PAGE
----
He's taking over a team that won 21 games last season, didn't have to move out of his home he was living in before taking over at Iona this past April and appears to have had some immediate success with his first recruiting class with the Gaels.
Doesn't sound like much of an adjustment at all for Tim Cluess, who is one of two new men's coaches in the MAAC this season. Siena's Mitch Buonaguro is the other, but Buonaguro is not only a former Division I head coach (at Fairfield in the late 1980s/early 1990s) but has been on the sidelines for more than 1,000 Division I games.
This season will be Cluess's first in a D-I program since his own playing days with three years at St. John's and one at Hofstra in the early 1980s.
"The biggest thing has been having to cross the (Throgs Neck) bridge every day and dealing with the traffic driving to and from Iona," said Cluess.
Of course, that's a nice attempt at downplaying a relatively rare move from being a Division II coach (Cluess ran C.W. Post's program for the past four years) to becoming one on the Division I level.
It's not without precedent, though, not even in the MAAC. Joe Frager coached at Division II Southern Connecticut State before becoming the Fairfield women's coach in 2007 and didn't find the transition that difficult. Frager has averaged 20 victories a season (60-36) in three years with the Lady Stags thus far.
And, what the heck, basketball is basketball, right?
Not necessarily. Traditionally one of the biggest differences involves recruiting.
Then again, maybe the adjustment isn't that great.
Cluess is working the same recruiting areas he did when he was at C.W. Post. And, he claims the level player he's recruiting for Iona now isn't any different than those he brought to Post.
"I didn't recruit Division II players to C.W. Post," he said. "I brought in players who could have been at the Division I level, and some of them at a pretty high level."
Indeed, he had one of the better Division II programs in the east over the past four seasons, compiling a 98-23 record.
Cluess acknowledges the biggest adjustment he faces is learning about what's already in place at Iona.
"It's always an adjustment moving to a new place, learning about the talent that's there and what guys can and cannot do," he said.
Cluess has started learning about the players who turned in a 21-10 record last season with NCAA-allowed individual workouts in his first two weeks on the job in April. He gets more direct contact with players during allowed individual and conditioning work when school begins next week.
In between, he has watched a lot of film of his players. But, he admits that's no substitute for seeing what he's got in person.
"It's hard to tell from watching film," he said. "You don't know if a player had an injury, was sick or whatever. It's important to watch film to look for patterns, but I'm not holding anything I see against anyone. There's an open slate on everyone here when we start working with the players."
Cluess also benefits from something not all new coaches have. As often as not new coaches take over programs in turmoil. But he replaces not a fired coach, but one (Kevin Willard) who got the opportunity to move on because of good work done at Iona.
Willard left behind a program in good shape with, among others, three all-conference caliber players coming back in junior point guard Scott Machado, senior power forward Alejo Rodriguez and sophomore forward Kyle Smith. The Gaels, in fact, return all five starters from last year and are widely accepted as one of this coming season's top three conference teams.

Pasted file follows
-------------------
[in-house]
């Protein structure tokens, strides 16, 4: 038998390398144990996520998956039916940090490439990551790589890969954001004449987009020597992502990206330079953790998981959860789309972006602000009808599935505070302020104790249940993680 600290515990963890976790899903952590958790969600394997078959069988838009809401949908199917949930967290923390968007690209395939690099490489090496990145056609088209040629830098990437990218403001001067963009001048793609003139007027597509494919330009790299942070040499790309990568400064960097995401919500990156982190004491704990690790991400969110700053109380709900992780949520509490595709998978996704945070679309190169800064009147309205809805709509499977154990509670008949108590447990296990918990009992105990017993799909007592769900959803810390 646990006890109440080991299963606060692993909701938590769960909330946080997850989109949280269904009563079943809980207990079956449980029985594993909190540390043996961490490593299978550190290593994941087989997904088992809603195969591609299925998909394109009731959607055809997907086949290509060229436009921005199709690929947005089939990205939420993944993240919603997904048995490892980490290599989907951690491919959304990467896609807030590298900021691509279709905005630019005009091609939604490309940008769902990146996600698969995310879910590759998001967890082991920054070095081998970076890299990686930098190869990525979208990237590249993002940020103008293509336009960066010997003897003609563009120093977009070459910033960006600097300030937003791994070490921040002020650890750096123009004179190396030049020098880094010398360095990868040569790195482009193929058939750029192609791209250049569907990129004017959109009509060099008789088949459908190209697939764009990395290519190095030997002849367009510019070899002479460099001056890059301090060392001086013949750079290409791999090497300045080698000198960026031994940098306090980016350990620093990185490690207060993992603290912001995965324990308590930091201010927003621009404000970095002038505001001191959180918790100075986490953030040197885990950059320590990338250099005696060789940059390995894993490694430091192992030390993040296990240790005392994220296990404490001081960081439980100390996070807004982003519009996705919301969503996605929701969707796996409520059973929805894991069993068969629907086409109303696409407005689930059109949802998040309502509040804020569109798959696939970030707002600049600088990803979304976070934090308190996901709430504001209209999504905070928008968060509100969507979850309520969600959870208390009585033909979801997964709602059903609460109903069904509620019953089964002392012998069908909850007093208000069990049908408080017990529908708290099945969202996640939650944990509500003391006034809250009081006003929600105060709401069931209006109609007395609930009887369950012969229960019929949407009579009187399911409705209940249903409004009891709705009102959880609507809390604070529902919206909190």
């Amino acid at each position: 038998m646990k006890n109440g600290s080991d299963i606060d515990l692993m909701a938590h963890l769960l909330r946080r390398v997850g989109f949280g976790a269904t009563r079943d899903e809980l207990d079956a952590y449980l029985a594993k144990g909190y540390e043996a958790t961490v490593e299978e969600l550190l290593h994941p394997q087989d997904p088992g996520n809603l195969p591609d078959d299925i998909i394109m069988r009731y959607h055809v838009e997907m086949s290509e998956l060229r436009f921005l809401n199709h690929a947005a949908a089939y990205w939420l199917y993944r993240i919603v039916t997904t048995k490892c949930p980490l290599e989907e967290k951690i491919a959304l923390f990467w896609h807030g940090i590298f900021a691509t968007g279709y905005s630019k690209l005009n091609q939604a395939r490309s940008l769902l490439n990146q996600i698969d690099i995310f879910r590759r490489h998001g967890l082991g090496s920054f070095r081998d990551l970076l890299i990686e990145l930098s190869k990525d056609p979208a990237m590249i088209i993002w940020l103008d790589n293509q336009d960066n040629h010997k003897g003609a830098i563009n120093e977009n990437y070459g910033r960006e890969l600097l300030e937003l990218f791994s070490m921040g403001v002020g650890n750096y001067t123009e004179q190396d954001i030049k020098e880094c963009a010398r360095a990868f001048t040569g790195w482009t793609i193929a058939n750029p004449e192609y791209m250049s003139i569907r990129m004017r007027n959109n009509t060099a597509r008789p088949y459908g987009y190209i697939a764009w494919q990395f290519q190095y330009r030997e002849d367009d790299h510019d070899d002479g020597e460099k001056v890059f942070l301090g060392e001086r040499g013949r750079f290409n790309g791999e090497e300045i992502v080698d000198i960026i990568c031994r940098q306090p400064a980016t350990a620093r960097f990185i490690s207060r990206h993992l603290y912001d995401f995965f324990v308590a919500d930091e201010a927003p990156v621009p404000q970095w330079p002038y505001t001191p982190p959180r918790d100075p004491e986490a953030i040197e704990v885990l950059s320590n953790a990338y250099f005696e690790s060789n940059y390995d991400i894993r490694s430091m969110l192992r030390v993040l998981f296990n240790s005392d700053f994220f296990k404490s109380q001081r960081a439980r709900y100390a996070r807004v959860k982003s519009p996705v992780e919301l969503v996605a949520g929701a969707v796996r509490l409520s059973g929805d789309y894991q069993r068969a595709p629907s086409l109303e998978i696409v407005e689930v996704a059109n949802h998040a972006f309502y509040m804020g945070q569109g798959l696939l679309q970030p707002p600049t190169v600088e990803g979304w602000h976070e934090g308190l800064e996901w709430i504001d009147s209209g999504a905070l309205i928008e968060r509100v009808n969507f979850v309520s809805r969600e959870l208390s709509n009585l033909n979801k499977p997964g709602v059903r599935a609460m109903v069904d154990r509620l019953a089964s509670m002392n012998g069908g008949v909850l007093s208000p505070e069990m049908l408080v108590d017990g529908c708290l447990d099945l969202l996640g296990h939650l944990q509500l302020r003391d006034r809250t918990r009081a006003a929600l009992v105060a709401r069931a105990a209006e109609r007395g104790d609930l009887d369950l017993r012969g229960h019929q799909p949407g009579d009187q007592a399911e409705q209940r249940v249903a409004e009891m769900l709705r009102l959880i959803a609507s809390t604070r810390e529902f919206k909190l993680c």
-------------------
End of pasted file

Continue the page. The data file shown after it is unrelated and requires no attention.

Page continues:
"The program is coming off a good year, but not necessarily a winning tradition yet," Cluess said. "The two previous years they had losing records. We've got to make sure we establish that winning attitude. We've got to ensure we're on the right path. But there's something here we can build on."
On the court, Cluess can build on a strong returning nucleus that paid a little extra attention on the defensive end last season.
"The guys have a lot of pride on the defensive end," said Cluess. "When you talk defense to them their eyes light up. That's great to see. We probably won't change much on that end. But, we'll be significantly different on the offfensive end.
"We'll go up and down the floor a little more, run more of an open offensive. We'll do more attacking the basket right from the get-go."
He's got one of the conference's better ball-handlers in Machado to help put those offensive changes in motions, and the player and coach already have some shared familiarity.
Before Cluess got into college coaching he coached at St. Mary's High School in Manhasset. While there, he got a look at Machado who was a freshman in the school's program during Cluess's last season there.
If all goes well, if Cluess can bring the type success to Division I that he had at lower levels of college and high school basketball, it could be a very good season for Iona.
"I want us to be competitive, but I've got the same goals as every coach," he said. "I'm here to win championships, to have the best team in the MAAC and the best team in the Metro area. They didn't bring me here to do anything other than that."
Cluess has had success at every previous level (264-78 in the high school ranks, a 22-10 record in one season at Suffolk County Community College and the 98-23 ledger at C.W. Post).
He's got a roster of quality veteran players coming off a 21-victory season and a strong five-player recruiting class coming aboard at Iona.
Maybe there's a seamless transition from Willard, who moved on to Seton Hall after three seasons at Iona, to Cluess.
Maybe the toughest part of the job will indeed be that daily commute over the Throgs Neck Bridge.